Arshad, Muhammad Waseem (Technical University of Denmark DTU, DTU Chemical Engineering, Center for Energy Resources Engineering, Søltofts Plads 229, DK-2800 Kongens Lyngby) | Loldrup Fosbøl, Philip (Technical University of Denmark DTU, DTU Chemical Engineering, Center for Energy Resources Engineering, Søltofts Plads 229, DK-2800 Kongens Lyngby) | Shapiro, Alexander (Technical University of Denmark DTU, DTU Chemical Engineering, Center for Energy Resources Engineering, Søltofts Plads 229, DK-2800 Kongens Lyngby) | Thomsen, Kaj (Technical University of Denmark DTU, DTU Chemical Engineering, Center for Energy Resources Engineering, Søltofts Plads 229, DK-2800 Kongens Lyngby)
Smart water flooding is an advanced method for enhanced oil recovery (EOR) in which the composition of injected brine is altered by varying the concentration of selected ions that can increase the oil recovery from various carbonate reservoirs. Besides wettability alteration mechanism, the formation of water-soluble oil emulsions has been reported as a possible reason to explain the observed increase in oil recovery using smart water. The formation of water-soluble oil emulsions takes place on the interaction of insoluble salts (fines) with oils. However, the interaction of these fines with the crude oil is not very well studied for carbonate reservoirs. This work presents emulsion formation in water-oil systems in the presence of water-insoluble fines. The effect of amount of fines on emulsion formation is also examined.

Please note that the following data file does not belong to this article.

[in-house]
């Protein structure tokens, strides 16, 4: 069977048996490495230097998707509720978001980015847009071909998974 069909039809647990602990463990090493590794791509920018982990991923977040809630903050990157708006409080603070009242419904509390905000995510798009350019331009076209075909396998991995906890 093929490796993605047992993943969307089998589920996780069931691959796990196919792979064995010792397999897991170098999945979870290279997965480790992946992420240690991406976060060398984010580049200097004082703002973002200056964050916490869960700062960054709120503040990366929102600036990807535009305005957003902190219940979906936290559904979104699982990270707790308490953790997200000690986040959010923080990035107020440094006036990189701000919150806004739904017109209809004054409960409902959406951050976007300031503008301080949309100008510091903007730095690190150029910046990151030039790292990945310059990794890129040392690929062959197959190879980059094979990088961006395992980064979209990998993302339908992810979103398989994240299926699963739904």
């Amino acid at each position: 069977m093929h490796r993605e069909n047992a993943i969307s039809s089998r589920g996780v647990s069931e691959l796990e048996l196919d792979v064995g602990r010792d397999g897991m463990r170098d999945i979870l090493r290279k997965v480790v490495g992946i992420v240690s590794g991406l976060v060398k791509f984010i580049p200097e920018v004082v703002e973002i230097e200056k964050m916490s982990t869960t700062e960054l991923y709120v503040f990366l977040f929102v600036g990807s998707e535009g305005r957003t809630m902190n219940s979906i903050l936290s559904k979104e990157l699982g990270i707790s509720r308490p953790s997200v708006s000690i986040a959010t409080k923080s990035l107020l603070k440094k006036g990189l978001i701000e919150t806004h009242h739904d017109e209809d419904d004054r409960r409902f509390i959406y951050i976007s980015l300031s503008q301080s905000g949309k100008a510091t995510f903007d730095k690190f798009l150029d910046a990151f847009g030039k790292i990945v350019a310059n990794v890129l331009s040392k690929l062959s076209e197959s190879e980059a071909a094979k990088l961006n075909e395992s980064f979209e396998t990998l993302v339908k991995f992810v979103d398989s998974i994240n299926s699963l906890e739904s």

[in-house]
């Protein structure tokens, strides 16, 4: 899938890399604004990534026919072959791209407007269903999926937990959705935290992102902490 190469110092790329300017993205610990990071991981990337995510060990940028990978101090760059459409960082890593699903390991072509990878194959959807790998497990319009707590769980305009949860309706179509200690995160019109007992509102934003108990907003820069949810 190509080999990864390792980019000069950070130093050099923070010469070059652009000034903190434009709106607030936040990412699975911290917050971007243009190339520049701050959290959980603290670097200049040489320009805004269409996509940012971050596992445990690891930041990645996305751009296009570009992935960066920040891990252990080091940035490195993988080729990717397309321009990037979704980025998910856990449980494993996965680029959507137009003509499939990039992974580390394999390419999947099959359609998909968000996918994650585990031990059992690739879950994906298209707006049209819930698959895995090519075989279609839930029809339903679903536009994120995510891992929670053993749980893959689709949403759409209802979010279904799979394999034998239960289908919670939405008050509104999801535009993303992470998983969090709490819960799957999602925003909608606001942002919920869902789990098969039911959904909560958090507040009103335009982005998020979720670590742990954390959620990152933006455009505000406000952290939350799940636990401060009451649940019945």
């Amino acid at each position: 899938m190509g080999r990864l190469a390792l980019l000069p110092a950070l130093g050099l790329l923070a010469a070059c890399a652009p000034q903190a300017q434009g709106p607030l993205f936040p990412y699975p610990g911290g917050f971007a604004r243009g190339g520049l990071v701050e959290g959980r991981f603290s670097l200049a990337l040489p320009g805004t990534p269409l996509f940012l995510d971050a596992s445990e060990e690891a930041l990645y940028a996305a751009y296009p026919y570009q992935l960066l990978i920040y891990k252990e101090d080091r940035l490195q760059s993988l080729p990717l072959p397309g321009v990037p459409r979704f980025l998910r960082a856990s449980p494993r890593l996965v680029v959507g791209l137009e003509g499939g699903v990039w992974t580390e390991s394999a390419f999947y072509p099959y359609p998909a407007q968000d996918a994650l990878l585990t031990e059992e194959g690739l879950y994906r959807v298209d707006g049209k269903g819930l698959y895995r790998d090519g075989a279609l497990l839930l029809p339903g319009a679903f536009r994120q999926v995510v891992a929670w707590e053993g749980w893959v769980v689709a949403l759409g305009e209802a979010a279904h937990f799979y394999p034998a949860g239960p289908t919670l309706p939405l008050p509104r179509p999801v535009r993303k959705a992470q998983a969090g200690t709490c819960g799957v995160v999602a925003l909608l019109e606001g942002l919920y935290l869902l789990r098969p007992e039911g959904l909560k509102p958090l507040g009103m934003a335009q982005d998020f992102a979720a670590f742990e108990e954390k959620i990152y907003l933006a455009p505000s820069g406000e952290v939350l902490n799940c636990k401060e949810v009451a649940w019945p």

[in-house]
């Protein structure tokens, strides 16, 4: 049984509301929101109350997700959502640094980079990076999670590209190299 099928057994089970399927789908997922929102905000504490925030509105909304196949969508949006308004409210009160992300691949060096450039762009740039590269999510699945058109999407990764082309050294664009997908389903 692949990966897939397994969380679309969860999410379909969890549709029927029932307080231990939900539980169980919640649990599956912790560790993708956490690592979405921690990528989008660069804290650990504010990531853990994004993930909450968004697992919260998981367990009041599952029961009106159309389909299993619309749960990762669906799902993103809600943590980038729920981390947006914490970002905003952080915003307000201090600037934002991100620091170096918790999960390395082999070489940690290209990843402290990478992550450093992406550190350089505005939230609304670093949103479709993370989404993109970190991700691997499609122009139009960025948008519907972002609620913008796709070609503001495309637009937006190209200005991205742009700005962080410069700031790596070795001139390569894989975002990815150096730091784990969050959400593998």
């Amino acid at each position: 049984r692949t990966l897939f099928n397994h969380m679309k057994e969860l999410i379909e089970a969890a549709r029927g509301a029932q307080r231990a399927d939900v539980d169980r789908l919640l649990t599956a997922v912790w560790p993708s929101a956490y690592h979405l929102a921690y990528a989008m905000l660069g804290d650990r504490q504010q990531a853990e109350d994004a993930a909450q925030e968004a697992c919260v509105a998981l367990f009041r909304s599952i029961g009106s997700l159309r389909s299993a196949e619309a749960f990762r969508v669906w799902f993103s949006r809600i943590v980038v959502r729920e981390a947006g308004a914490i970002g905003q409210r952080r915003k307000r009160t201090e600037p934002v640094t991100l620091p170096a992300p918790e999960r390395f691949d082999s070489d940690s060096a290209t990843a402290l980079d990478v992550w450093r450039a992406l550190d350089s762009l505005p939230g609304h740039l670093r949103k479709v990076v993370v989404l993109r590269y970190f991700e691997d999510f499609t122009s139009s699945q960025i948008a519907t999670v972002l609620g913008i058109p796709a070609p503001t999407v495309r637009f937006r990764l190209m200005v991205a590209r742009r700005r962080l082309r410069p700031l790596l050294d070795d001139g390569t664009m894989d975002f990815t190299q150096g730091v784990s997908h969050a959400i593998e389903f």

Synthetic seawater (SSW) and deionized water (DIW) were used as water phase, two model oils (decane (D) and 1:1 vol. ratio of hexane-hexadecane (HH) mixture) and North Sea crude oil (NSCO) were used as oil phase, and fines of CaCO3 (≤ 30 µm) and CaSO4 (≈ 44 µm) were used as solid phase. Branson Sonifier® SFX250 was used for emulsion formation (based on the principle of ultrasonic processing). All the experiments were performed for the same conditions of 5 minutes of ultrasonic processing at an output power of 30 W by using 6.5 mm tapered microtip (sonication probe). Emulsion characterization was done by using an optical microscope (Axio Scaope.A1).
Several combinations of water-oil-fines were tested. The tests consisted of control experiments (in which only water-oil without any fines were tested) and water-oil-fines experiments. In the control experiments (without fines), SSW did not show any tendency to emulsify neither with the model oils nor with NSCO. However, DIW showed clear tendency to emulsify with model oils and NSCO. Amongst model oils, DIW emulsified with HH better compared to decane. Similar results were observed in the water-oil-fines experiments. SSW did not form any emulsion with the model oils in the presence of fines of CaCO3 and CaSO4. However, significant amounts of emulsion formation were observed when DIW was sonicated with model oils and fines. HH formed more emulsions compared to decane. For NSCO case, both SSW and DIW formed a significant amount of emulsions with both types of fines (CaCO3 and CaSO4). An increase in amount of fines showed an increase in emulsion formation and a better emulsion stabilization. Sonication is a quick and reliable technique to screen out emulsion formation in different combinations of water-oil-fines.
This work will further develop our understanding of emulsion formation in the water-oil-fines systems.